– Ash
    Sep 17 at 10:54
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Complementing Ash's answer, you could also have a few other mechanisms, depending on how you set your world

Incorporation of pigments from food

Your humanoids incorporate different pigments to their skin in the same way flamingos or salmon.

So your equator residents eat zinc or titanium dioxide to incorporate those pigments to their skin and provide them with protection against the sun. Your polar counterparts (north and south) might incorporate other types of pigments to their diet to help them be more effective in absorbing certain wavelengths that they need for their metabolism (for example, the same way we synthetize vitamin D) and are not that abundant closer to the poles

Their tanning is white

As mentioned in the other answer, melanin is an adaptive response to UV exposure to protect the cells from damage. Perhaps your humanoids evolved a different response to sun radiation (not necessarily UV) that makes them produce white pigment in response to radiation exposure. So your humanoids could be darker skinned normally and then become lighter with exposure to radiation from their sun

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    $\begingroup$ They could be orange, carrots are a holy food, you're required by holy scripture to eat at least 4 pound of raw carrot a day to prove your devotion :) $\endgroup$
    – Pelinore
    Sep 16 at 11:30
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    $\begingroup$ @Pelinore HERESY!!! The orange tribe will burn in hell, everyone knows that grapes are the sacred food and purples will prevail! $\endgroup$ Sep 16 at 11:33
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    $\begingroup$ Hadn't heard there was a pigment in grapes that gets transferred to the skin the way keratin does though? . but regardless of that the holy orange skins will prevail over the weak & foolish grape munchers! all that acid will give them stomach ulcers & make them vomit, we'll just have to wait for them to fall over, known medical conditions resulting from excess consumption of the infernal grape are our friends :) $\endgroup$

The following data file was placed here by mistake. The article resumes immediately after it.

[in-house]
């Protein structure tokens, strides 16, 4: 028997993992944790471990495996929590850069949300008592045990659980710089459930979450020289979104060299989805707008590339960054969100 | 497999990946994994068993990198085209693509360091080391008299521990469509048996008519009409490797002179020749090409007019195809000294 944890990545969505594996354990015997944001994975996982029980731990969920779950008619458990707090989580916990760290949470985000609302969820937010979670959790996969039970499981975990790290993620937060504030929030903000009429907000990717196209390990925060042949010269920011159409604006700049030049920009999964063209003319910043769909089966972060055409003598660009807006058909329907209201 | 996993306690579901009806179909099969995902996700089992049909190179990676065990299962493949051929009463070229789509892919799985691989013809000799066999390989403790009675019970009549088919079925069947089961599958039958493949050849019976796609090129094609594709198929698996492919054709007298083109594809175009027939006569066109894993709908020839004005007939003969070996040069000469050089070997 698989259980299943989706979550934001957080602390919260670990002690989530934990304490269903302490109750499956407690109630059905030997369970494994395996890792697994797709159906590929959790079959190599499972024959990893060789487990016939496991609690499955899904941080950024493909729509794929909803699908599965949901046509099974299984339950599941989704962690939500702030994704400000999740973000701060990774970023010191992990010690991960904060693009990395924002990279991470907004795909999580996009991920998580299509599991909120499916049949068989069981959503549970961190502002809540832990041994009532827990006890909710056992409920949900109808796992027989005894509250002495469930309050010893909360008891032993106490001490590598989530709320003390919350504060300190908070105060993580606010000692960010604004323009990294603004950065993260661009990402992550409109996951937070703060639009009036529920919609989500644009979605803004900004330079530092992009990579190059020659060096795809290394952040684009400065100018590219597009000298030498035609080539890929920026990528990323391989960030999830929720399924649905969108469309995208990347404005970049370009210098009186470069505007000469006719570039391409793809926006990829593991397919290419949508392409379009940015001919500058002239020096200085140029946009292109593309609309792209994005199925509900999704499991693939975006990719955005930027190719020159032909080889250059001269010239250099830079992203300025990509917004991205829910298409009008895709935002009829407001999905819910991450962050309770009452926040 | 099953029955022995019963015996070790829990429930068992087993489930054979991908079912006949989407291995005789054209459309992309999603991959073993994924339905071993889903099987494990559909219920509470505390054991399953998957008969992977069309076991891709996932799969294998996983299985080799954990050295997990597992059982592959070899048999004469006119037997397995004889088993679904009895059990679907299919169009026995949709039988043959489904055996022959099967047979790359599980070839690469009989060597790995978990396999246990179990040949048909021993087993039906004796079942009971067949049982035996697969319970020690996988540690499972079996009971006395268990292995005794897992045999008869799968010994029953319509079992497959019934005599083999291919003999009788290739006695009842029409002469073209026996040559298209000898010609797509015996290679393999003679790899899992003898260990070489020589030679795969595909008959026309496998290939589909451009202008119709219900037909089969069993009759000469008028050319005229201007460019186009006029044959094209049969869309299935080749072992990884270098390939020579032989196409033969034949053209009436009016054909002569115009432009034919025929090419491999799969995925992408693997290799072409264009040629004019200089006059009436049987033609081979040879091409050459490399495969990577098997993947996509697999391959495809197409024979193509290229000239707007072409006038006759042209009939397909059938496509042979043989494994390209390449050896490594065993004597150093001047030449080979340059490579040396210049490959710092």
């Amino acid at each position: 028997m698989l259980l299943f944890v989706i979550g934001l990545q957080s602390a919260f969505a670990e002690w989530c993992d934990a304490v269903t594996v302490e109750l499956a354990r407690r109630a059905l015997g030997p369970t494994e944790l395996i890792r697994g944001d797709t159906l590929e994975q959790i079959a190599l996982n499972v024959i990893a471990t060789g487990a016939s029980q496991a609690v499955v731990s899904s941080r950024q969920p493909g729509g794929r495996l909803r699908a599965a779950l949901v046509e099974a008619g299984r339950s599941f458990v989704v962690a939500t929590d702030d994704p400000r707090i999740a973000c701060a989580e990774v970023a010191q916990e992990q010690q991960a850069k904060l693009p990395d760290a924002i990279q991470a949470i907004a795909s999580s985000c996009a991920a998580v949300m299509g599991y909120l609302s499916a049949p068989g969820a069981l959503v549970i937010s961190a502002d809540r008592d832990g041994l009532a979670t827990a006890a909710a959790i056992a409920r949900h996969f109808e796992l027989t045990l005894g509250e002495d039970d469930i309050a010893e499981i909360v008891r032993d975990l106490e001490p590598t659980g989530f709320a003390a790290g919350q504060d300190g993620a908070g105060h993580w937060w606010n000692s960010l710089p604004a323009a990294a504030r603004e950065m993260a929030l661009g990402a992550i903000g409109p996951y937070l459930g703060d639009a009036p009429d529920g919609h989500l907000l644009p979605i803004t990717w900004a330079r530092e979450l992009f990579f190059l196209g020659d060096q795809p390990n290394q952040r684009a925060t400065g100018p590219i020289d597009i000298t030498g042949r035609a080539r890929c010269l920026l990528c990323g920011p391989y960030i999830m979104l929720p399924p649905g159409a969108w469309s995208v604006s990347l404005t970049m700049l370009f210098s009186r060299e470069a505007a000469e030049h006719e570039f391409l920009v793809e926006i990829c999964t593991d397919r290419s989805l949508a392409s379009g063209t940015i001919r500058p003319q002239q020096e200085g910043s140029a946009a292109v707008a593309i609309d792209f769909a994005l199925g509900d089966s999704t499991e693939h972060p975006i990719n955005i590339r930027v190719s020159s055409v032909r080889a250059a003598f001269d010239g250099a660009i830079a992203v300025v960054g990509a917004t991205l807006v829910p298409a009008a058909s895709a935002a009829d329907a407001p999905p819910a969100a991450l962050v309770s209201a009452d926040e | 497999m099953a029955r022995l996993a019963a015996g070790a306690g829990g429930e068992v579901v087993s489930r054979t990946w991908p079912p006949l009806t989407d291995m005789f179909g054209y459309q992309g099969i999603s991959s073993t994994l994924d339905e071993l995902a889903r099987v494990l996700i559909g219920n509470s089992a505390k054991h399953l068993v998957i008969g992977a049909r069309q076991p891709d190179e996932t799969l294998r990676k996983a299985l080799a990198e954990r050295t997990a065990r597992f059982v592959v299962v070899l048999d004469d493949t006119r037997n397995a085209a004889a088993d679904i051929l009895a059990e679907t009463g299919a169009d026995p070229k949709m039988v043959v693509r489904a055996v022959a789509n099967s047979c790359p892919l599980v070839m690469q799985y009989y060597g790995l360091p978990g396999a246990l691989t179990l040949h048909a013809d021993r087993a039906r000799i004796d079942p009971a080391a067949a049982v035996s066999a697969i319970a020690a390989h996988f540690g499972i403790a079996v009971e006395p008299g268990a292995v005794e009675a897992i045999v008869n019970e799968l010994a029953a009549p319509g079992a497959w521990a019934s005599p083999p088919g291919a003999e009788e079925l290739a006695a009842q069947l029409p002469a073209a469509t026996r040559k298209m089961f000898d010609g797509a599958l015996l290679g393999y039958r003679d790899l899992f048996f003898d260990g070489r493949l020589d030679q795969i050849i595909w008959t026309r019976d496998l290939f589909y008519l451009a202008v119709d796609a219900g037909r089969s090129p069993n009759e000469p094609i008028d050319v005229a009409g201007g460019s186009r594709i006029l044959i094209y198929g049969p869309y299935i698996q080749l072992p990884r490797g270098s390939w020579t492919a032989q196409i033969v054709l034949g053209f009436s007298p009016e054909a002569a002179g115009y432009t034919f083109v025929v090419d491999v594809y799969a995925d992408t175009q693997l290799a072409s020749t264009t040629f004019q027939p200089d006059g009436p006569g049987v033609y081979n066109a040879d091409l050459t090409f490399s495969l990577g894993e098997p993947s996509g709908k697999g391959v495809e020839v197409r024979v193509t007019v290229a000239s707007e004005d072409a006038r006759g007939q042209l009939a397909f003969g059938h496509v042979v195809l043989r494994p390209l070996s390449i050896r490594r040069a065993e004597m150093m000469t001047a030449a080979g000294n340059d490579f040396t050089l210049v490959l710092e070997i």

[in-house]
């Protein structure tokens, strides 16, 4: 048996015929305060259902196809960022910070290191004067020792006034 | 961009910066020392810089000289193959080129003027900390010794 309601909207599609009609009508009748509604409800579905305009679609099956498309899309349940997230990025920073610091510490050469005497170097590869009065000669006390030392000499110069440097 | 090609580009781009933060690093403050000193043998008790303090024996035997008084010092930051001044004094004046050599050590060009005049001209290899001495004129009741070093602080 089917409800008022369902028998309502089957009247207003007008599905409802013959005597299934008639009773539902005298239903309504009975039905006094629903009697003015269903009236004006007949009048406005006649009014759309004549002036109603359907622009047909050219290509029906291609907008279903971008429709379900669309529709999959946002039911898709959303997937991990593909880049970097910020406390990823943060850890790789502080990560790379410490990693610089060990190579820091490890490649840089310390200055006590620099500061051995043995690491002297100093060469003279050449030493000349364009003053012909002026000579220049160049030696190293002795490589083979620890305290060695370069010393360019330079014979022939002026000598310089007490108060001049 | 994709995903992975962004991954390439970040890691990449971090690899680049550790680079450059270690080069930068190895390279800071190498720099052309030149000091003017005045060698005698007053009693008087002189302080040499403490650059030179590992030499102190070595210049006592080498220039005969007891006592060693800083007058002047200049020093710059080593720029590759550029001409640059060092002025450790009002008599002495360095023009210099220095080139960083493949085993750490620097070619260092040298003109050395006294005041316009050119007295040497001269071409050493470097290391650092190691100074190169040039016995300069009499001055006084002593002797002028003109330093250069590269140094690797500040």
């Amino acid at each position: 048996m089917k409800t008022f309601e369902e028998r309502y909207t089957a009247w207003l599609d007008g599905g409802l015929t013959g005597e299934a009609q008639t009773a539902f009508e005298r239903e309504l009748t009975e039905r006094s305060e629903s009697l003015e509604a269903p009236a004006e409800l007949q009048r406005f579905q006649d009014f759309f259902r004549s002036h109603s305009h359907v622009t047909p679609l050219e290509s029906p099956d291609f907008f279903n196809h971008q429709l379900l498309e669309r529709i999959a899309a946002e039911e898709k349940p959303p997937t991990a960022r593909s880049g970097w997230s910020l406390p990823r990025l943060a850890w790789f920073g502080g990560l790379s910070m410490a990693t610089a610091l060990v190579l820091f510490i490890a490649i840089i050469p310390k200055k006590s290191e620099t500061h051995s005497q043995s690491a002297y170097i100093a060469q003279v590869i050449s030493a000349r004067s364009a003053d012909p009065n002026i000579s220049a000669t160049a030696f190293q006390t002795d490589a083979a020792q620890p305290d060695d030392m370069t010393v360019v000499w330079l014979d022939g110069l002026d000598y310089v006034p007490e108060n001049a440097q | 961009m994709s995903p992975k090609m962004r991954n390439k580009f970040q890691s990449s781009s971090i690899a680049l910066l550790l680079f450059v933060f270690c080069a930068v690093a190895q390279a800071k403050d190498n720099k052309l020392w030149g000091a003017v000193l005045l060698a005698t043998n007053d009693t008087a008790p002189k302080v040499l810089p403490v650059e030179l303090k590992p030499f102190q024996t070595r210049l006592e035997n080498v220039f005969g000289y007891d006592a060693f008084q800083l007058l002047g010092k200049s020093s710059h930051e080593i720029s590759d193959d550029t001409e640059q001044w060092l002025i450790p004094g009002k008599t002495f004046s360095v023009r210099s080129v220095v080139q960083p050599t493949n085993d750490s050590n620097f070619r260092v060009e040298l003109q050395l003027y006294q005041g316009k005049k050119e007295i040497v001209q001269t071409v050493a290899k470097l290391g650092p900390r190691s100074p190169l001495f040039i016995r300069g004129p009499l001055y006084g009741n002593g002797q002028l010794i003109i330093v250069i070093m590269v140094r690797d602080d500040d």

– Pelinore
    Sep 16 at 11:42
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    $\begingroup$ @Pelinore I think you mean beta-carotene (that's the orange pigment in carrots that gets transferred in flamingos and salmon) tho. And of course grape is the holy food due to its superior healing powers! $\endgroup$ Sep 16 at 12:19
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    $\begingroup$ "carotene " Dang! damn my godawful spelling, spellchecker & my inattention to detail! yes, that one. $\endgroup$
    – Pelinore
    Sep 16 at 12:23
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Gloger's rule – humidity is correlated with darker coloration.

This principle is also vividly demonstrated among human populations.[Ember et al. (2002)] Populations that evolved in sunnier environments closer to the equator tend to be darker-pigmented than populations originating farther from the equator. There are exceptions, however; among the most well known are the Tibetans and Inuit, who have darker skin than might be expected from their native latitudes. In the first case, this is apparently an adaptation to the extremely high UV radiation on the Tibetan Plateau, whereas in the second case, the necessity to absorb UV radiation is alleviated by the Inuit's diet naturally rich in vitamin D.

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Can humanoids be of dark skin despite living somewhat lower than the equator and vice versa?

Yes, right now there are lots of light skinned people living in tropical climates and latitudes, and dark skinned people living in high latitudes with cold weather.

In fact there's historical evidence for this going back thousands of years from across europe.

So if the places on the equator of my world has light skinned people of the deserts while the places a bit south of the equator can have dark skinned folks of tropical rainforests, is that explainable by other methods (certain genes, wind/materials/rocks (reflected rays))?

Just move the people. Say they migrated enmasse to a new land long ago, it'll give more plot devices to work with. You don't need to invoke genetics/chemistry/weather etc, and it's more believable.

The process of altering skin colour via evolutionary pressure from sunlight/UV will thousands of years of isolation from others, maybe longer.